Divorce and Custody Case Choices

Posted on Feb 12, 2018 by Katie Carter

One of our goals in every single case is making sure that each woman understands the options available to her. Whether she files petitions with the court or whether she negotiates her result, there are advantages and disadvantages.

We know the law best. But you know your husband/child’s father best. And, as a result, some of the decision making rests with you. Will he negotiate? (It’s cheaper. It’s less adversarial. It often yields better, more collaborative results.) Or will you have to go to court? (If he won’t come to the table to discuss, you might have to force his hand, even though it costs more.)

It’s always a cost/benefit analysis, and one that’s certainly easier to make in retrospect than it can be to make at the beginning of the process, looking towards the future. Will he negotiate? In the beginning, many women are inclined to think no. He refuses to pay support. He won’t give any of his retirement. He says so, emphatically!

But going to court is scary too. The costs are higher. The results are both more and less predictable, depending on the issue in question. When it comes to, say, child support, for example, the results in court are going to be based on the formula – so not too surprising either way. When it comes to, on the other hand, spousal support, there could be a wide range of potential verdicts. That makes going to court a little more intimidating, too.

So, what do you go – go to court, or negotiate?

That’s always a tricky question. And, ultimately, one that only you can answer. There are a lot of factors involved in what decision you ultimately make. Some of those factors are ones that affect women across the board (we’ll talk about a couple of those more generic ones in a minute), and some of them are unique factors that might impact your case specifically but not impact someone else’s case. It’s always best to talk to an attorney one on one as you make big decisions like this that can impact your case and how well it is ultimately resolved.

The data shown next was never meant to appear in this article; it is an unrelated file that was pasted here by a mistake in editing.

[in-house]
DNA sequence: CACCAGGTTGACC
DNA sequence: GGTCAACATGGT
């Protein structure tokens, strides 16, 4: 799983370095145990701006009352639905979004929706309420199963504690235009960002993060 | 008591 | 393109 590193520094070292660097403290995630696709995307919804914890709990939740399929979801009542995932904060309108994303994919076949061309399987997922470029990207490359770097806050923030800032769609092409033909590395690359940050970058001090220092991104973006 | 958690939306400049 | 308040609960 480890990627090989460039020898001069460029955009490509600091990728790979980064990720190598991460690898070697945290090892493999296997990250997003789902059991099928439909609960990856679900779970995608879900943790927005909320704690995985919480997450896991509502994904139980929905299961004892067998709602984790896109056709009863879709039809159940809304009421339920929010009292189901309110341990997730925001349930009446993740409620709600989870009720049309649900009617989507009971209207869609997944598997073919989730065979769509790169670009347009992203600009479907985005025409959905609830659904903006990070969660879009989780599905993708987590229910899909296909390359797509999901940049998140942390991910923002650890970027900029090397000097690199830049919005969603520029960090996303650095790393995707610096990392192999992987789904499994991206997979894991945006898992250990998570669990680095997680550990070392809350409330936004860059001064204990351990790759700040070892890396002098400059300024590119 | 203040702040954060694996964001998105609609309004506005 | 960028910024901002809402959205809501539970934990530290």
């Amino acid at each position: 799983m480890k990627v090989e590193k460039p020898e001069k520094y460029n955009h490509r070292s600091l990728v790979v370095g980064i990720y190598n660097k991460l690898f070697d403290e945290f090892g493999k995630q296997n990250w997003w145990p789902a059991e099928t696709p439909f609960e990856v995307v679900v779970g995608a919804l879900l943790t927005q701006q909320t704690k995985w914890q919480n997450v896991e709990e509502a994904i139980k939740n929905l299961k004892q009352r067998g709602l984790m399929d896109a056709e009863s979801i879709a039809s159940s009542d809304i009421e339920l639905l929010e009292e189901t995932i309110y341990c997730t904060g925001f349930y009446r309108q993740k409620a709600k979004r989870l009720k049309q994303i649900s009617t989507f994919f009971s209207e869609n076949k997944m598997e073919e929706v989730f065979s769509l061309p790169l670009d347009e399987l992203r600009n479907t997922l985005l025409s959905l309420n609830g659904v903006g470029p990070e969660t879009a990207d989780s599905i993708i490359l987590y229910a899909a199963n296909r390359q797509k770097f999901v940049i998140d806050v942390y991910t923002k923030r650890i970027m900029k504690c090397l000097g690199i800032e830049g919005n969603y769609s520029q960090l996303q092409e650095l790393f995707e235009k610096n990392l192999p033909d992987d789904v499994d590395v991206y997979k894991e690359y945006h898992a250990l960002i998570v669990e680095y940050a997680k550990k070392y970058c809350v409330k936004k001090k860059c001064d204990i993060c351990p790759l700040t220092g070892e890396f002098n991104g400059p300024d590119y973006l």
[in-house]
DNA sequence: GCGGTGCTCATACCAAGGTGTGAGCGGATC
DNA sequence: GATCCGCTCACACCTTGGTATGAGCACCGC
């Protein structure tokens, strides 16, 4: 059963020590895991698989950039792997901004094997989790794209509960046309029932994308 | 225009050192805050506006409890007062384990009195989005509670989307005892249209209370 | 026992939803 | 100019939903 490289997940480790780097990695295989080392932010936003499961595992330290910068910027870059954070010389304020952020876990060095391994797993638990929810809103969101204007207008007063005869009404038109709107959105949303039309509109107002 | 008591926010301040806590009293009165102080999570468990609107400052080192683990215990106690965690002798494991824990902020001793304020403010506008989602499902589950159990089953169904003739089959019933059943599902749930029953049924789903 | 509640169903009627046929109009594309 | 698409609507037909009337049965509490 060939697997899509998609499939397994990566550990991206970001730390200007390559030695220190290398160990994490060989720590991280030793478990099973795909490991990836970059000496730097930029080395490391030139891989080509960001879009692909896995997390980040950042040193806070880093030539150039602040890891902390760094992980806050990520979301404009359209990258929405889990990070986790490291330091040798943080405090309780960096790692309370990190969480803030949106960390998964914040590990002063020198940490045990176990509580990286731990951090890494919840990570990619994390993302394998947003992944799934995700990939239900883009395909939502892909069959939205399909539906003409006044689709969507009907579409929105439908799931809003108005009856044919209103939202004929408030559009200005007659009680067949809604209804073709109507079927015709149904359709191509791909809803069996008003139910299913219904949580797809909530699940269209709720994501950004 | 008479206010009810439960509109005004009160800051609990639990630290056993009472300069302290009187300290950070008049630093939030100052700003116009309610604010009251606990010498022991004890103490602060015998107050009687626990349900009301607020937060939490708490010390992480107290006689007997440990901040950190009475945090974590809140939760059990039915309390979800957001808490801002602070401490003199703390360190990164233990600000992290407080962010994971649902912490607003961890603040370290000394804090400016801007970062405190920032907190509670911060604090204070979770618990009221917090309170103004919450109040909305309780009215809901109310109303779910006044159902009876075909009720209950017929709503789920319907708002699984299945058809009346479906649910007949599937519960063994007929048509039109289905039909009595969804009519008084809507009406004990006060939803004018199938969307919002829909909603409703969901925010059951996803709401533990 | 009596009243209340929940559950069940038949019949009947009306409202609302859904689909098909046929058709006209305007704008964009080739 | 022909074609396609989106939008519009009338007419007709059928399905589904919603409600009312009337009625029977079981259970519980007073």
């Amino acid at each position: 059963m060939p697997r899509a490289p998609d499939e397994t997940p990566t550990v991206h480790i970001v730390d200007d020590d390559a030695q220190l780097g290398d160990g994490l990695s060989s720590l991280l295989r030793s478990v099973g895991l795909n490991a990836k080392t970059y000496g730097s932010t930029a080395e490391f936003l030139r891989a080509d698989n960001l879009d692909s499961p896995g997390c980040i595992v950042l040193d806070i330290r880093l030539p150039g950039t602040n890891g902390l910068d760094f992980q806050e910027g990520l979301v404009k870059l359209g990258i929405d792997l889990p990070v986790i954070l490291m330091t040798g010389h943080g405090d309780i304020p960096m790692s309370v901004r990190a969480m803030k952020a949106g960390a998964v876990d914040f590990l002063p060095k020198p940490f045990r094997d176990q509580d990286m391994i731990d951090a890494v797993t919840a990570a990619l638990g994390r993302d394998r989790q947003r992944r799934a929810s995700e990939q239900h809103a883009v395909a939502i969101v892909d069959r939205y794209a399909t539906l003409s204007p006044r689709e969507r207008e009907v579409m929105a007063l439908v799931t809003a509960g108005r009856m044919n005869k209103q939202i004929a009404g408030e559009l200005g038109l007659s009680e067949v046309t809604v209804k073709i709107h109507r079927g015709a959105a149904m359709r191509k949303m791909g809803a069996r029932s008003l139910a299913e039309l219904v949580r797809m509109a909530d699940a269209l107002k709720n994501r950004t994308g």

Of course, you should also know that we (like you) don’t have a crystal ball. It sounds obvious, but it’s true! We can’t predict your husband/child’s father any more than you can – in fact, you could probably predict him BETTER than we can, because you at least have the benefit of knowing him, and we only know what you’ve told us in the span of our acquaintance.

Sometimes, it does happen that a client makes one choices, and wishes later that she made a different choice. We try to make sure that doesn’t happen by carefully examining all the evidence available to us, but it does sometimes happen. You can help us avoid that by providing us all the information you have at your disposal as truthfully and completely as possible (I know, I know, sometimes the information you have is embarrassing or uncomfortable, but, trust me, it’s less embarrassing to tell us up front than it is to admit it later on—besides, we’ve heard it all, and definitely won’t judge you for it).